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Virginia Beach, Virginia
|City of Virginia Beach|
Location in the Commonwealth of Virginia
|County||None (Independent city)|
|Incorporated (as town)||1906|
|Incorporated (as city)||1952|
|• Mayor||Louis R. Jones|
|• Independent city||1,290 km2 (497 sq mi)|
|• Land||640 km2 (249 sq mi)|
|• Water||640 km2 (248 sq mi)|
|Elevation||3 m (10 ft)|
|• Independent city||452,745 (41st)|
|• Density||702/km2 (1,818/sq mi)|
|• Metro||1,724,876 (37th)|
|Time zone||UTC-5 (EST)|
|• Summer (DST)||UTC-4 (EDT)|
|GNIS feature ID||1500261|
Virginia Beach is an American city in the Commonwealth of Virginia. The city is in the South Hampton Roads area on the shores of the Chesapeake Bay and the Atlantic Ocean. It is the largest city in Virginia. It is the 42nd largest city in the United States. There are people living there.
Virginia Beach is a part of the Virginia Beach-Norfolk-Newport News metropolitan area. The area also includes the cities of Chesapeake, Hampton, Newport News, Norfolk, Portsmouth, and Suffolk, as well as other smaller cities, counties and towns of Hampton Roads. The area is known as "America's First Region."
Virginia Beach is best known as a resort town. It has miles of beaches and hundreds of hotels, motels, and restaurants along the Atlantic Ocean and Chesapeake Bay. It is also home to several state parks, three military bases, a number of large corporations, and two universities. It was the site of the first landing of English colonists going to Jamestown.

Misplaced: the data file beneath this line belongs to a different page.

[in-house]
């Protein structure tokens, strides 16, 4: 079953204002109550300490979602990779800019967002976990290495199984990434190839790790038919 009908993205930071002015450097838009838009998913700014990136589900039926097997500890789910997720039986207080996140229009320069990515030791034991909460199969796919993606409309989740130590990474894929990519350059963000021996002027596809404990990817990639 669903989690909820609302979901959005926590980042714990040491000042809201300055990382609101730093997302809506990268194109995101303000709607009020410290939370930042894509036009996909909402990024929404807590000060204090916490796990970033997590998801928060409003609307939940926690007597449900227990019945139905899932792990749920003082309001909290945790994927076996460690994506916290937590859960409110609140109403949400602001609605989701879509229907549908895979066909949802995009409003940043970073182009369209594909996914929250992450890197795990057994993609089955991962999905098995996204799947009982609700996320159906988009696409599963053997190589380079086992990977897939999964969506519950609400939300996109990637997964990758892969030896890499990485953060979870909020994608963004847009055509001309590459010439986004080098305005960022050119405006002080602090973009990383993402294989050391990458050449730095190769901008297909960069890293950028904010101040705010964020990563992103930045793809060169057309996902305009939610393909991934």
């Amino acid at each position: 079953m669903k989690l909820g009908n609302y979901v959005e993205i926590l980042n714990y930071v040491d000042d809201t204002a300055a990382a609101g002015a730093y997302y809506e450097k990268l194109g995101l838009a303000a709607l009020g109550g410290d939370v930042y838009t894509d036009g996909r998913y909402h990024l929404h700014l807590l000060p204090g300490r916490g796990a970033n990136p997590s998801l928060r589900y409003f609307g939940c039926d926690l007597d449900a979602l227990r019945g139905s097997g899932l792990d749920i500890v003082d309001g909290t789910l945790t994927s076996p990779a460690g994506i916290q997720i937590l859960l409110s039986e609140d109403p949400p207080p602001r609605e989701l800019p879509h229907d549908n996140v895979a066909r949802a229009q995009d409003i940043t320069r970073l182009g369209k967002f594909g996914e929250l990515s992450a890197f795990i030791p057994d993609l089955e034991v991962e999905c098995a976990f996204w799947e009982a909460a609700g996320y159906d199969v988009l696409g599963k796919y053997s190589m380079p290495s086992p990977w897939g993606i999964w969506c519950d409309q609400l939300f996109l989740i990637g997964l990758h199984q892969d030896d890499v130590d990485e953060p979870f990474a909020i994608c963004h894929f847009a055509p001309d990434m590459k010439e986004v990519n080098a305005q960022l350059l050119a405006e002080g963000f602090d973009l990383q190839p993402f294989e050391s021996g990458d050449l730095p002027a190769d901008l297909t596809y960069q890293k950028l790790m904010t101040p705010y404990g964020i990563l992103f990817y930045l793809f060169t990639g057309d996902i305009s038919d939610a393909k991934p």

The city is listed in the Guinness Book of Records as having the longest pleasure beach in the world and. It is also at the southern end of the Chesapeake Bay Bridge-Tunnel, the longest bridge-tunnel in the world.
Chesepians were the Native American (American Indian) people living in the area now known as South Hampton Roads in Virginia during the time the English settlers came in 1607. They lived in an area which is now the cities of Norfolk, Portsmouth, Chesapeake and Virginia Beach.
The Chesepians had two other towns (or villages), Apasus and Chesepioc. Both were near the Chesapeake Bay in what is now Virginia Beach. Archaeologists and other people have found many Native American artifacts, for example arrowheads, stone axes, pottery, beads, and skeletons in the area.
First landing, Adam Thoroughgoodships headed by Captain Christopher Newport came to land where the Atlantic Ocean meets the southern mouth of the Chesapeake Bay. This point is in the northeastern part of the city. They named it Cape Henry, after Henry Frederick, Prince of Wales, the oldest son of King James I of England. They then left the area to find a place farther inland where ships from other European countries would not find them. They created their first settlement at Jamestown.
In 1634, the Colony was divided into shires. They were soon renamed counties. It is said that Thoroughgood used the name of his home in England when helping name New Norfolk County in 1637. The following year, New Norfolk County was split into Upper Norfolk County (soon renamed Nansemond County) and Lower Norfolk County. Thoroughgood chose to live along the Lynnhaven River, also named for his home in England. Lower Norfolk County was very big. It stretched all the way from the Atlantic Ocean west past the Elizabeth River. It included the entire area that is now the cities of Portsmouth, Norfolk, Chesapeake, and Virginia Beach.